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Check Point talks about the evolution of QR Code attacks

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Check Point talks about the evolution of QR Code attacks

Check Point Software highlights the danger of attacks based on QR Code, a familiar tool for many but now also used by cybercriminals.

An evolution compared to the cyber attacks perpetrated last summer, which led to an increase in +587% of these phishing attacks. These threats all had similar characteristics, aiming to trick users into scanning the code, to redirect them to a credential collection page.

Today, hackers use QR Codes differently. The initial request is similar, but the redirection chain is different: the link uses the site the user is interacting with as a support, and adjusts accordingly, adapting the type of link for Apple or Android users. The end goal is the same: to install malware on the end user’s endpoint, while also stealing their credentials. By changing the target based on user behavior, the success rate is much higher.

In the span of two weeks in January 2024 alone, approximately 20,000 such attacks were witnessed.

Hackers send QR Codes with device-based conditional routing.
• Carrier: Email
• Type: QR Code, conditional redirect, credential collection
• Tecniche: Social engineering, BEC 3.0
• Target: Any end user

This email starts out as a fairly standard phishing attack based on a QR Code. The request consists of consulting your annual contribution statement by scanning the QR Code. This will give you your account balance for the current year .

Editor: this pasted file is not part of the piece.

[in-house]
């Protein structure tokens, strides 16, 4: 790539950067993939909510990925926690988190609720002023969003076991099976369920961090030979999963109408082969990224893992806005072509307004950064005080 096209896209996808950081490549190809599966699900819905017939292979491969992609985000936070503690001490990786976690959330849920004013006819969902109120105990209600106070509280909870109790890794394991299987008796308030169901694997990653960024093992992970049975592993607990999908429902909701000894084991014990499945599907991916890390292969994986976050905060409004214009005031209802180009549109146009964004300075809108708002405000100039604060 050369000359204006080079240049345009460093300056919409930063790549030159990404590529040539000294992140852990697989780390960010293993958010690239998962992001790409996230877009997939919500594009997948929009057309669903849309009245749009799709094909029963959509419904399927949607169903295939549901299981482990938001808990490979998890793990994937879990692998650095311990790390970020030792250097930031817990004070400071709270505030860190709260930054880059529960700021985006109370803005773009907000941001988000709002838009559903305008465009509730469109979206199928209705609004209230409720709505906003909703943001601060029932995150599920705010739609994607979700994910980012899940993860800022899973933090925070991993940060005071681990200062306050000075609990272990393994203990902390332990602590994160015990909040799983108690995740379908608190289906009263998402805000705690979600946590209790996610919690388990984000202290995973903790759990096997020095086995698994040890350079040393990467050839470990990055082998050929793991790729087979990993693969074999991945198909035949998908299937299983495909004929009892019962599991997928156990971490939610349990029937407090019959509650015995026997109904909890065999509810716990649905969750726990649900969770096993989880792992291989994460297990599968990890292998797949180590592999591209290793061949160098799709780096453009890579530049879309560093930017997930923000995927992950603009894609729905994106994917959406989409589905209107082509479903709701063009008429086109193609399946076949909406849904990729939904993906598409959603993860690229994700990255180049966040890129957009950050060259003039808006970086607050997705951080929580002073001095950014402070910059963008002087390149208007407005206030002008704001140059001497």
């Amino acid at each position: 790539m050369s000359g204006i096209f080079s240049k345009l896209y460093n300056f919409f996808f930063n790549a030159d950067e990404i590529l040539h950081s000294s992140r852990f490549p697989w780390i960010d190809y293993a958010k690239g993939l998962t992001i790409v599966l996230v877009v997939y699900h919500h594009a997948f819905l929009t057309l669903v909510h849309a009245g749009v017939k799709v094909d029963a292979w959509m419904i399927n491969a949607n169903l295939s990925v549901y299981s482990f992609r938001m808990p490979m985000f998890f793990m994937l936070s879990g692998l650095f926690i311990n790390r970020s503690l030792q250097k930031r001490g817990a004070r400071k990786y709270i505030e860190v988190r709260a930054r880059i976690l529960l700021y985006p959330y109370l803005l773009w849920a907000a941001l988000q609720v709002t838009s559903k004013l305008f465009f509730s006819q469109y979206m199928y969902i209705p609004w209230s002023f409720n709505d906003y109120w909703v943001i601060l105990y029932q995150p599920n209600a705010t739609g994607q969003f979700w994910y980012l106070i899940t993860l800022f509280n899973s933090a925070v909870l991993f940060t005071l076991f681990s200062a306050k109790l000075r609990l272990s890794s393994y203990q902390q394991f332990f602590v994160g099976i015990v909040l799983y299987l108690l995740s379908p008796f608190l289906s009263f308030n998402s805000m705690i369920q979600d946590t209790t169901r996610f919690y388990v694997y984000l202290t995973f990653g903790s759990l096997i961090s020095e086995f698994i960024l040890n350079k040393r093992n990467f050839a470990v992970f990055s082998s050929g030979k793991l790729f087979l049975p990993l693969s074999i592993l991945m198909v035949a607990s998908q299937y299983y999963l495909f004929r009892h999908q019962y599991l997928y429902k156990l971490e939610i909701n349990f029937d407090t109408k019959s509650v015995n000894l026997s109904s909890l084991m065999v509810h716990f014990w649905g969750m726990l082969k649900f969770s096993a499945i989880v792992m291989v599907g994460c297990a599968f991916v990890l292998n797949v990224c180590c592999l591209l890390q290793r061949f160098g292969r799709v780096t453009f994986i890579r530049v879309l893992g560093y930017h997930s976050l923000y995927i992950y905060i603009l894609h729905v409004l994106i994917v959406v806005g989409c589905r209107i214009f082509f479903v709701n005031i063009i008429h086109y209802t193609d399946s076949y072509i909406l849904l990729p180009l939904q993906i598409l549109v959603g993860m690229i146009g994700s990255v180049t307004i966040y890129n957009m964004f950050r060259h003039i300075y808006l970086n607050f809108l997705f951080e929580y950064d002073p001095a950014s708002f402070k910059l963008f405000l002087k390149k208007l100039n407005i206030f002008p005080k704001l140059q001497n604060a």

The interesting aspect of this attack is what follows from it.
The QR Code has a destination point affected by your browser, device, screen size and more. Depending on the parameters, the QR Code refers to a different page.

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Essentially, there are four levels of obfuscation. One is the QR Code itself. L’URL embedded in the code appears to point to an Apple domain, but is instead redirected elsewhere. There is then a blind redirect to another domain. This domain automatically checks to see if the user is coming from a browser or crawler and is redirected accordingly.
There is also a payload with anti-reverse engineering techniques. If you try to expose it, it would consume infinite resources.
In all these cases, the QR Code link and the one to which you are redirected are different.

The techniques

Il redirection in an attack is not necessarily new, even if its use in QR Codes is peculiar. By navigating conditional redirection, hackers are able to increase their ability to succeed. Typically, default security levels look at a redirect, and if the first one is clean, they let it through. (That’s what happened in this type of attack.)

This is where the power of a comprehensive security solution comes in, allowing you to work at multiple levels and prevent these types of attacks.
In this case, an email security solution can block the attack by examining suspicious behavior, such as the first sender, text analysis, and more. There safety of the browser can block it, inspecting the website and emulating any actions. Mobile security may block it when you actually scan the QR Code. L’antimalware can emulate the file and understand what will happen. Security also acts after delivery and can continuously examine new information, continuously scanning and emulating the URL.

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These attacks are difficult to stop because they work by compromising many different layers. However, if you have all layers of protection, your ability to block the attack increases.

To defend against these attacks, security managers can:
• Implement security that uses artificial intelligence to examine multiple phishing indicators.
• Implement security capable of decoding QR Code attacks.
• Implement multi-layered security protection.

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